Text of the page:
'I would rather be here working in this space than endlessly knocking on the doors of the gatekeepers. It is a good place to be developing new funding models, new audiences, new ways to reach audiences - and seeing feature documentaries back in the theatres.'


Darling is also itching to go back into production on his own behalf. He is collaborating with Sascha Ettinger-Epstein on a new film which will go back to the participants in The Oasis ten years later, along with a feature length documentary about a different aspect of homelessness.  He continues to practice his side passion as a photographer, with a strong interest in portraits which appear as finalists in major competitions. 

Ultimately we are all living out the traces of our origins. Ian’s father David was a boarder at Geelong Grammar, taught history by a young Manning Clark. In 1943 he joined the RAAF and left without swank as a leading aircraftman, to study PPE at Brasenose in Oxford, deep in the English political class which would run the UK from both sides of politics.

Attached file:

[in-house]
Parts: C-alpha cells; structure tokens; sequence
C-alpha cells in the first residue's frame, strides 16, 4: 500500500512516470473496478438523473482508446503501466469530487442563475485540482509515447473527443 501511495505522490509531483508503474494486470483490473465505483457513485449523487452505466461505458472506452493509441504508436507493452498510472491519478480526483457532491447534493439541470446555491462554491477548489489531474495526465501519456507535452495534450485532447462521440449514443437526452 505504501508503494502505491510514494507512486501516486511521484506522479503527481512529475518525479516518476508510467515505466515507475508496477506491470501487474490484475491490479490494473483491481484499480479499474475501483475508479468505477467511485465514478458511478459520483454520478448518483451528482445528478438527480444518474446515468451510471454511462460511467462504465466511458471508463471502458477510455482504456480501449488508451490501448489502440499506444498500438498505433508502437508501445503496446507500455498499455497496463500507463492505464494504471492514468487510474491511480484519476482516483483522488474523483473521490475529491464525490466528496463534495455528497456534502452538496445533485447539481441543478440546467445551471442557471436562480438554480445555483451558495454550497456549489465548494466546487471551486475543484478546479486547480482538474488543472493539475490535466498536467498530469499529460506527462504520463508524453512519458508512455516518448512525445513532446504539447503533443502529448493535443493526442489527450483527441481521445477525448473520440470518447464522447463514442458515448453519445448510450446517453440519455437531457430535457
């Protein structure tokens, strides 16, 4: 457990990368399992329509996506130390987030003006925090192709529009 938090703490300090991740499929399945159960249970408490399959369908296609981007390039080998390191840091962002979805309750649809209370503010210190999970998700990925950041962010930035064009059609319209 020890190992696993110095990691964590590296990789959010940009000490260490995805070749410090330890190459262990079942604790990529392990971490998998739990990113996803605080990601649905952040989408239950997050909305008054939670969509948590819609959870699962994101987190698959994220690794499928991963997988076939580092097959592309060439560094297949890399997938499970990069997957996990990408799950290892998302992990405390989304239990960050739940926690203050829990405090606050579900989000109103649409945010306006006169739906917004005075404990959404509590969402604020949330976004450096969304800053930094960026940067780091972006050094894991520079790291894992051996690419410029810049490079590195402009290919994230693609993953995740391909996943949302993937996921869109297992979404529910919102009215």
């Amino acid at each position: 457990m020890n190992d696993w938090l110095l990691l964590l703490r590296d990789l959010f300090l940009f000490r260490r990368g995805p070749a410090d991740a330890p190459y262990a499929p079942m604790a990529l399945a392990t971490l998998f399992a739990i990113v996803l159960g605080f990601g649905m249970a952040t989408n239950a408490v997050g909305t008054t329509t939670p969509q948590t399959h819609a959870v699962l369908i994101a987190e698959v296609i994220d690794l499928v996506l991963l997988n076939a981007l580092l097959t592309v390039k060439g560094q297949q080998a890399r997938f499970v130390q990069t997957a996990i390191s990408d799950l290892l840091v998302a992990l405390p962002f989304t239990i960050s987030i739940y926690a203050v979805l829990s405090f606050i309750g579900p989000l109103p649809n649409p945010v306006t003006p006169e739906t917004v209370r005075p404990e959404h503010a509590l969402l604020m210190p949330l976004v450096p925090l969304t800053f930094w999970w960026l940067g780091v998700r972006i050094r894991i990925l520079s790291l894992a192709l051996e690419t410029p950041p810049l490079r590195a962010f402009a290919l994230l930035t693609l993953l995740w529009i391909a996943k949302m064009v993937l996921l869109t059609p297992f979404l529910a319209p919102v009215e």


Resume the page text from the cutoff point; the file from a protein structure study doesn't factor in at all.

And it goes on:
Back in Australia he joined the family flour milling company and put down roots. 

‘The Melbourne Darlings were into grain trading and flour milling,’ said his son. ‘My father was a flour miller, a grazier and an investor and an amateur photographer. He took great pleasure in just taking photographs which captured people’s smiling faces.’

‘Even when he went blind, he kept taking photographs. He liked to make people feel happy and got great joy out of that.’